Perovich, Kiffmeyer square off

by Paul Rignell
Contributing writer

House District 16A Rep. Mary Kiffmeyer of Big Lake is hoping to cross into the state’s Senate chamber and maintain the Republican Party’s majority there when the new legislative term begins in January. She is running for the seat in the new Senate District 30 against the Democratic candidate Paul Perovich, also of Big Lake.

After redistricting that was drawn and approved for this season and the next 10 years, Senate District 30 also includes Elk River, Otsego, Hanover, St. Michael and Albertville.

The candidates followed House District 30A candidates Holly Neuman and Nick Zerwas as forum participants Oct. 6 in an event sponsored by the Elk River Area Citizens League at Elk River City Hall.

The discussions for Kiffmeyer and Perovich began with similar questions on the Capitol’s political divide, plus taxes and school funding.

“It is always a challenge to hold firm to your principles, and there is a division,” Kiffmeyer said on the Capitol’s political divide. “There is always those people who are for increasing taxes and increasing government spending, and those like me who believe that we have a spending problem, not that we don’t tax enough.

“I can disagree without being disagreeable,” she added, saying that she is known for “conducting myself always with an attitude of civility and being agreeable when we need to be disagreeable on the positions on the issues.”

“There’s obviously a problem in St. Paul,” said Perovich. “We’ve seen both sides move as far left and as far right as we can possibly take. What the citizens of this state and especially this district have to do is they have to elect somebody who is willing to come to the middle and play the moderate, and that is definitely me.

“We just aren’t getting anything done at the Legislature. We have to move back to the middle.”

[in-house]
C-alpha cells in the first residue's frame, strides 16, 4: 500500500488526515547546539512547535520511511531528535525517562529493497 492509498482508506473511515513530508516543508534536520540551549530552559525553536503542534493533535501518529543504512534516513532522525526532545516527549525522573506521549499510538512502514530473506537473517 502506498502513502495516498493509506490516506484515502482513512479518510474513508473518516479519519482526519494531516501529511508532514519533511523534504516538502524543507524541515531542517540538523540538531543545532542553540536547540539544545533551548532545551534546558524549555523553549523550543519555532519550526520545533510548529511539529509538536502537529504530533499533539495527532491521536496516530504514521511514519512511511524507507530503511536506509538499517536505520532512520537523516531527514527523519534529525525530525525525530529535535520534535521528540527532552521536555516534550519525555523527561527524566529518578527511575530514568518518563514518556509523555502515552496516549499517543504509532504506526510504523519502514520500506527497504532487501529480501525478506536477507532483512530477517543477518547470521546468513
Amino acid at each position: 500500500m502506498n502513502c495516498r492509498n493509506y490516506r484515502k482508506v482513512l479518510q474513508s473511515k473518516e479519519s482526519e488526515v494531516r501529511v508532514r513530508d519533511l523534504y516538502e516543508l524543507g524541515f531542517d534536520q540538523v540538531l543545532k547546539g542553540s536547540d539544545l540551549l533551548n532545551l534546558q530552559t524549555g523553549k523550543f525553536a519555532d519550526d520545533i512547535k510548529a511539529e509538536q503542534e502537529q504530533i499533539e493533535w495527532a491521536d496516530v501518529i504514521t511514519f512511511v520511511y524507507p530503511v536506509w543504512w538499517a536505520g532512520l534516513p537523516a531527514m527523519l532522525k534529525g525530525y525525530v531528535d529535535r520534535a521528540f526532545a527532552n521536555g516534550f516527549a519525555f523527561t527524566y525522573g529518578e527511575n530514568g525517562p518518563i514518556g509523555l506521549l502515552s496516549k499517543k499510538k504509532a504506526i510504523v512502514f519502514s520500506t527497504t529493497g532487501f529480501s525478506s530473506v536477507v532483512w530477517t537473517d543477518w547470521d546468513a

On taxes and spending, Perovich started by saying that only in the last four years have legislators been looking at reducing the number of computer mainframes which the state uses for its operations.

He noted that his former employer, American Airlines, operating 5,000 worldwide flights daily with 88,000 employees, did it all with one mainframe. Meanwhile, he said, the state of Minnesota has used 22 mainframes each requiring a minimum of 27 technicians. If people have wondered why they couldn’t pay to renew license tabs online, it’s because the Commerce and Public Safety mainframes were not connecting, Perovich said.

“What we need to do is we need to shut these things down, and go to possibly two is all we would really need to run the state,” he said. “Over the lifetime of these mainframes, we could save $240 million as an example of that.”

Perovich said Republicans have forced property taxes to rise by eliminating the homestead credit at the Capitol. “We’re going to see property taxes go even higher in rural areas,” he said, “because they can’t come up with the money that the metro areas can.”

Kiffmeyer replied: “It is unnecessary to raise taxes. Especially in an economic downturn, it’s the worst thing you can do, even our university textbooks say so in colleges that are teaching them. You don’t raise taxes when people are down and out and hurting.

“What we need to remember is that when the economy does better, revenues to the state and all levels of government increase because the economy does better,” she added.

She said she has worked across the political aisle with Rep. Phyllis Kahn, a Democrat from Minneapolis, on addressing the mainframe and database issues. “We’ve made tremendous progress on that,” Kiffmeyer said. “It is about a six-year project.”

The industrial general property tax has been hurtful, she said — “It’s the most punitive tax that hurts jobs and hurts the local economy. It makes local economies ineffective and unable to be competitive with surrounding states.”

For the schools, the state’s per-pupil funding formula is “heavily skewed,” Kiffmeyer said.